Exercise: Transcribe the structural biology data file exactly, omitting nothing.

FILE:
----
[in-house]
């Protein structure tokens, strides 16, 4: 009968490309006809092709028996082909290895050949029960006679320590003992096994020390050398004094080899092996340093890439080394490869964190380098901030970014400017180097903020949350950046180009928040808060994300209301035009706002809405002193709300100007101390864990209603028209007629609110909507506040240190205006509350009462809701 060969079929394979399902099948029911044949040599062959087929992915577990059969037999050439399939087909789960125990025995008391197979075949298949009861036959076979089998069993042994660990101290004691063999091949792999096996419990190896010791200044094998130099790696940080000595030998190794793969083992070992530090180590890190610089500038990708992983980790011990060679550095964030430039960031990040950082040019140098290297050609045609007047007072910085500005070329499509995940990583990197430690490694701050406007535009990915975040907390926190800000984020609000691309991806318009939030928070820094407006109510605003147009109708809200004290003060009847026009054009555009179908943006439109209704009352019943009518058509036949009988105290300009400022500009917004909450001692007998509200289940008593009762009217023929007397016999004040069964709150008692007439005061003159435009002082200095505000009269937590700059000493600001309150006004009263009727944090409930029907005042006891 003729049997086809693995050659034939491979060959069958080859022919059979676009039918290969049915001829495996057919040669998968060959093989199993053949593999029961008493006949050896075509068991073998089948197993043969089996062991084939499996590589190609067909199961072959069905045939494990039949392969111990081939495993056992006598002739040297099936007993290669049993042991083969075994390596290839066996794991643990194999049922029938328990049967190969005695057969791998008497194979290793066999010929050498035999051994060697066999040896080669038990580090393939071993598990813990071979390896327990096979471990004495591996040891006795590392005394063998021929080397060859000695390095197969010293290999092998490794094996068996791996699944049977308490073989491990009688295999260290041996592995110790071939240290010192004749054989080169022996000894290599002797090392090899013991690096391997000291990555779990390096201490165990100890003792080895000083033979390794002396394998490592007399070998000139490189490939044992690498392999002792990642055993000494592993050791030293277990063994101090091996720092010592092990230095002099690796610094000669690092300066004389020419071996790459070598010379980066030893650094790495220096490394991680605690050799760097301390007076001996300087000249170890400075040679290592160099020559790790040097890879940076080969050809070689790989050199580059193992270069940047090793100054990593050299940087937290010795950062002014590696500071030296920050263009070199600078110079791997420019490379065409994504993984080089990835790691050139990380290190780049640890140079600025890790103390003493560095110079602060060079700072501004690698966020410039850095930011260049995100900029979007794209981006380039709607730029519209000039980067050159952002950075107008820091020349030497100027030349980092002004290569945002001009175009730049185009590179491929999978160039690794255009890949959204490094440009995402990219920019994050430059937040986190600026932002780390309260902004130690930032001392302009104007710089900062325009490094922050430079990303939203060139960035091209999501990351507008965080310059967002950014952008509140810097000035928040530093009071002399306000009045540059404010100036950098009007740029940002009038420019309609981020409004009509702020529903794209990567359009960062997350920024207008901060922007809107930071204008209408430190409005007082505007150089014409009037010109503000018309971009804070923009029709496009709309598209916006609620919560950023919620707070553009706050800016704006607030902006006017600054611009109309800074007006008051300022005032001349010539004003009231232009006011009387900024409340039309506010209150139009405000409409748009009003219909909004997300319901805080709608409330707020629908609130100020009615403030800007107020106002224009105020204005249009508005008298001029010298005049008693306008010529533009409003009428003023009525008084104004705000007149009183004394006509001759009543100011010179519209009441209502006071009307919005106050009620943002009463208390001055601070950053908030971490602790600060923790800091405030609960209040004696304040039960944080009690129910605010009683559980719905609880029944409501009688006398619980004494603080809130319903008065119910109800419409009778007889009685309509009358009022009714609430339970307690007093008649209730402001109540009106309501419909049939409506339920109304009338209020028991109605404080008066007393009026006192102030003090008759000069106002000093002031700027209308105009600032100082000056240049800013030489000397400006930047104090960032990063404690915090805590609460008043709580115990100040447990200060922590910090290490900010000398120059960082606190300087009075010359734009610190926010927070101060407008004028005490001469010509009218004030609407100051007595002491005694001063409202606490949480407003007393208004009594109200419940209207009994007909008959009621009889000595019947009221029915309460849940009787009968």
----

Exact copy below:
[in-house]
């Protein structure tokens, strides 16, 4: 009968490309006809092709028996082909290895050949029960006679320590003992096994020390050398004094080899092996340093890439080394490869964190380098901030970014400017180097903020949350950046180009928040808060994300209301035009706002809405002193709300100007101390864990209603028209007629609110909507506040240190205006509350009462809701 060969079929394979399902099948029911044949040599062959087929992915577990059969037999050439399939087909789960125990025995008391197979075949298949009861036959076979089998069993042994660990101290004691063999091949792999096996419990190896010791200044094998130099790696940080000595030998190794793969083992070992530090180590890190610089500038990708992983980790011990060679550095964030430039960031990040950082040019140098290297050609045609007047007072910085500005070329499509995940990583990197430690490694701050406007535009990915975040907390926190800000984020609000691309991806318009939030928070820094407006109510605003147009109708809200004290003060009847026009054009555009179908943006439109209704009352019943009518058509036949009988105290300009400022500009917004909450001692007998509200289940008593009762009217023929007397016999004040069964709150008692007439005061003159435009002082200095505000009269937590700059000493600001309150006004009263009727944090409930029907005042006891 003729049997086809693995050659034939491979060959069958080859022919059979676009039918290969049915001829495996057919040669998968060959093989199993053949593999029961008493006949050896075509068991073998089948197993043969089996062991084939499996590589190609067909199961072959069905045939494990039949392969111990081939495993056992006598002739040297099936007993290669049993042991083969075994390596290839066996794991643990194999049922029938328990049967190969005695057969791998008497194979290793066999010929050498035999051994060697066999040896080669038990580090393939071993598990813990071979390896327990096979471990004495591996040891006795590392005394063998021929080397060859000695390095197969010293290999092998490794094996068996791996699944049977308490073989491990009688295999260290041996592995110790071939240290010192004749054989080169022996000894290599002797090392090899013991690096391997000291990555779990390096201490165990100890003792080895000083033979390794002396394998490592007399070998000139490189490939044992690498392999002792990642055993000494592993050791030293277990063994101090091996720092010592092990230095002099690796610094000669690092300066004389020419071996790459070598010379980066030893650094790495220096490394991680605690050799760097301390007076001996300087000249170890400075040679290592160099020559790790040097890879940076080969050809070689790989050199580059193992270069940047090793100054990593050299940087937290010795950062002014590696500071030296920050263009070199600078110079791997420019490379065409994504993984080089990835790691050139990380290190780049640890140079600025890790103390003493560095110079602060060079700072501004690698966020410039850095930011260049995100900029979007794209981006380039709607730029519209000039980067050159952002950075107008820091020349030497100027030349980092002004290569945002001009175009730049185009590179491929999978160039690794255009890949959204490094440009995402990219920019994050430059937040986190600026932002780390309260902004130690930032001392302009104007710089900062325009490094922050430079990303939203060139960035091209999501990351507008965080310059967002950014952008509140810097000035928040530093009071002399306000009045540059404010100036950098009007740029940002009038420019309609981020409004009509702020529903794209990567359009960062997350920024207008901060922007809107930071204008209408430190409005007082505007150089014409009037010109503000018309971009804070923009029709496009709309598209916006609620919560950023919620707070553009706050800016704006607030902006006017600054611009109309800074007006008051300022005032001349010539004003009231232009006011009387900024409340039309506010209150139009405000409409748009009003219909909004997300319901805080709608409330707020629908609130100020009615403030800007107020106002224009105020204005249009508005008298001029010298005049008693306008010529533009409003009428003023009525008084104004705000007149009183004394006509001759009543100011010179519209009441209502006071009307919005106050009620943002009463208390001055601070950053908030971490602790600060923790800091405030609960209040004696304040039960944080009690129910605010009683559980719905609880029944409501009688006398619980004494603080809130319903008065119910109800419409009778007889009685309509009358009022009714609430339970307690007093008649209730402001109540009106309501419909049939409506339920109304009338209020028991109605404080008066007393009026006192102030003090008759000069106002000093002031700027209308105009600032100082000056240049800013030489000397400006930047104090960032990063404690915090805590609460008043709580115990100040447990200060922590910090290490900010000398120059960082606190300087009075010359734009610190926010927070101060407008004028005490001469010509009218004030609407100051007595002491005694001063409202606490949480407003007393208004009594109200419940209207009994007909008959009621009889000595019947009221029915309460849940009787009968």